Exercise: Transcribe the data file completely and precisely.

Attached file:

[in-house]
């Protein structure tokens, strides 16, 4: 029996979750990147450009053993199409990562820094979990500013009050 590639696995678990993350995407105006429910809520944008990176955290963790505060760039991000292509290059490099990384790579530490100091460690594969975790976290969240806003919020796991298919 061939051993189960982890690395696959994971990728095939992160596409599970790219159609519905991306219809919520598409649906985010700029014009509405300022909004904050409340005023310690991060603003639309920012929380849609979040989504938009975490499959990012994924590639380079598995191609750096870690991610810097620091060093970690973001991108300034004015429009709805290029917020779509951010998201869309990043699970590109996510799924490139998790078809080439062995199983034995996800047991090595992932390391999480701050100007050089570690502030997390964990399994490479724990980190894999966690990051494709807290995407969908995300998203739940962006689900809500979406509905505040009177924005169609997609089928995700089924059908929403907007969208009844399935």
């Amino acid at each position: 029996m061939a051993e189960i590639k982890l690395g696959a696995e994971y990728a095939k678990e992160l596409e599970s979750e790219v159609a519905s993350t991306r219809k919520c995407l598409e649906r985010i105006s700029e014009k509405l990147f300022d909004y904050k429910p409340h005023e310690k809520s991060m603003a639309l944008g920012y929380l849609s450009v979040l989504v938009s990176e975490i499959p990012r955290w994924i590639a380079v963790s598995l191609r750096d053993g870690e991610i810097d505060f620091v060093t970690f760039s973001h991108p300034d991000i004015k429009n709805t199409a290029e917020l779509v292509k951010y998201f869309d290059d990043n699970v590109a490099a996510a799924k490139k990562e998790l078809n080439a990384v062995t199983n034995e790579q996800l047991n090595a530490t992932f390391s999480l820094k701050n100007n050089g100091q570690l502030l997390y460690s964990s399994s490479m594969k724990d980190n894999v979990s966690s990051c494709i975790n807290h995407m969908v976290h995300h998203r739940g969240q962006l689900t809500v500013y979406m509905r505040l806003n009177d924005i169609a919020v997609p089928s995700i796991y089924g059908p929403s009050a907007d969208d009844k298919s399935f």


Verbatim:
[in-house]
């Protein structure tokens, strides 16, 4: 029996979750990147450009053993199409990562820094979990500013009050 590639696995678990993350995407105006429910809520944008990176955290963790505060760039991000292509290059490099990384790579530490100091460690594969975790976290969240806003919020796991298919 061939051993189960982890690395696959994971990728095939992160596409599970790219159609519905991306219809919520598409649906985010700029014009509405300022909004904050409340005023310690991060603003639309920012929380849609979040989504938009975490499959990012994924590639380079598995191609750096870690991610810097620091060093970690973001991108300034004015429009709805290029917020779509951010998201869309990043699970590109996510799924490139998790078809080439062995199983034995996800047991090595992932390391999480701050100007050089570690502030997390964990399994490479724990980190894999966690990051494709807290995407969908995300998203739940962006689900809500979406509905505040009177924005169609997609089928995700089924059908929403907007969208009844399935």
């Amino acid at each position: 029996m061939a051993e189960i590639k982890l690395g696959a696995e994971y990728a095939k678990e992160l596409e599970s979750e790219v159609a519905s993350t991306r219809k919520c995407l598409e649906r985010i105006s700029e014009k509405l990147f300022d909004y904050k429910p409340h005023e310690k809520s991060m603003a639309l944008g920012y929380l849609s450009v979040l989504v938009s990176e975490i499959p990012r955290w994924i590639a380079v963790s598995l191609r750096d053993g870690e991610i810097d505060f620091v060093t970690f760039s973001h991108p300034d991000i004015k429009n709805t199409a290029e917020l779509v292509k951010y998201f869309d290059d990043n699970v590109a490099a996510a799924k490139k990562e998790l078809n080439a990384v062995t199983n034995e790579q996800l047991n090595a530490t992932f390391s999480l820094k701050n100007n050089g100091q570690l502030l997390y460690s964990s399994s490479m594969k724990d980190n894999v979990s966690s990051c494709i975790n807290h995407m969908v976290h995300h998203r739940g969240q962006l689900t809500v500013y979406m509905r505040l806003n009177d924005i169609a919020v997609p089928s995700i796991y089924g059908p929403s009050a907007d969208d009844k298919s399935f």